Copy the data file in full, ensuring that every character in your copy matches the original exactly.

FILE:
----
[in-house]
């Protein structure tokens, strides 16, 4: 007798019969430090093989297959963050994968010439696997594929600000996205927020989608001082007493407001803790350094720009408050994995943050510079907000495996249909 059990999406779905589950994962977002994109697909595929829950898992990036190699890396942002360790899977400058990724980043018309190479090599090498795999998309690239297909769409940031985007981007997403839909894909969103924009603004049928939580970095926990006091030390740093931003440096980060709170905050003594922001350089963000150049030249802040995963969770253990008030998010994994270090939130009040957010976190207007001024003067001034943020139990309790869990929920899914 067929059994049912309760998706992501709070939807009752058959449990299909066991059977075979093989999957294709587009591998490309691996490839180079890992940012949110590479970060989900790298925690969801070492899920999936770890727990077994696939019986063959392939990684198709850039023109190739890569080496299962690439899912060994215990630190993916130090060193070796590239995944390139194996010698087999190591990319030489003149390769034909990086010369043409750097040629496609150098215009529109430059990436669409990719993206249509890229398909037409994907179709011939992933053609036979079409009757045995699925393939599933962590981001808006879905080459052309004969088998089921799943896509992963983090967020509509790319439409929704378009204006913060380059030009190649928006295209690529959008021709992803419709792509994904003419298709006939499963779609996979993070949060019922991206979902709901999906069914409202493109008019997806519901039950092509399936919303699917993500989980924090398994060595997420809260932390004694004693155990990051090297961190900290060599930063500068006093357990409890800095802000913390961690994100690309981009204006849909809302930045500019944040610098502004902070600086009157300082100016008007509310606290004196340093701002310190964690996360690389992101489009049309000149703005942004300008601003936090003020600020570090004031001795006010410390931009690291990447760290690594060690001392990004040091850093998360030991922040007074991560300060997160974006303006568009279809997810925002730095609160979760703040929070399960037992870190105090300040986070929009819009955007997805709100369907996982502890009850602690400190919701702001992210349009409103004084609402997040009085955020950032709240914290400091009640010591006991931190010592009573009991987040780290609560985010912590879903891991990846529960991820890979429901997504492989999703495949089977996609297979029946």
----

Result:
[in-house]
């Protein structure tokens, strides 16, 4: 007798019969430090093989297959963050994968010439696997594929600000996205927020989608001082007493407001803790350094720009408050994995943050510079907000495996249909 059990999406779905589950994962977002994109697909595929829950898992990036190699890396942002360790899977400058990724980043018309190479090599090498795999998309690239297909769409940031985007981007997403839909894909969103924009603004049928939580970095926990006091030390740093931003440096980060709170905050003594922001350089963000150049030249802040995963969770253990008030998010994994270090939130009040957010976190207007001024003067001034943020139990309790869990929920899914 067929059994049912309760998706992501709070939807009752058959449990299909066991059977075979093989999957294709587009591998490309691996490839180079890992940012949110590479970060989900790298925690969801070492899920999936770890727990077994696939019986063959392939990684198709850039023109190739890569080496299962690439899912060994215990630190993916130090060193070796590239995944390139194996010698087999190591990319030489003149390769034909990086010369043409750097040629496609150098215009529109430059990436669409990719993206249509890229398909037409994907179709011939992933053609036979079409009757045995699925393939599933962590981001808006879905080459052309004969088998089921799943896509992963983090967020509509790319439409929704378009204006913060380059030009190649928006295209690529959008021709992803419709792509994904003419298709006939499963779609996979993070949060019922991206979902709901999906069914409202493109008019997806519901039950092509399936919303699917993500989980924090398994060595997420809260932390004694004693155990990051090297961190900290060599930063500068006093357990409890800095802000913390961690994100690309981009204006849909809302930045500019944040610098502004902070600086009157300082100016008007509310606290004196340093701002310190964690996360690389992101489009049309000149703005942004300008601003936090003020600020570090004031001795006010410390931009690291990447760290690594060690001392990004040091850093998360030991922040007074991560300060997160974006303006568009279809997810925002730095609160979760703040929070399960037992870190105090300040986070929009819009955007997805709100369907996982502890009850602690400190919701702001992210349009409103004084609402997040009085955020950032709240914290400091009640010591006991931190010592009573009991987040780290609560985010912590879903891991990846529960991820890979429901997504492989999703495949089977996609297979029946």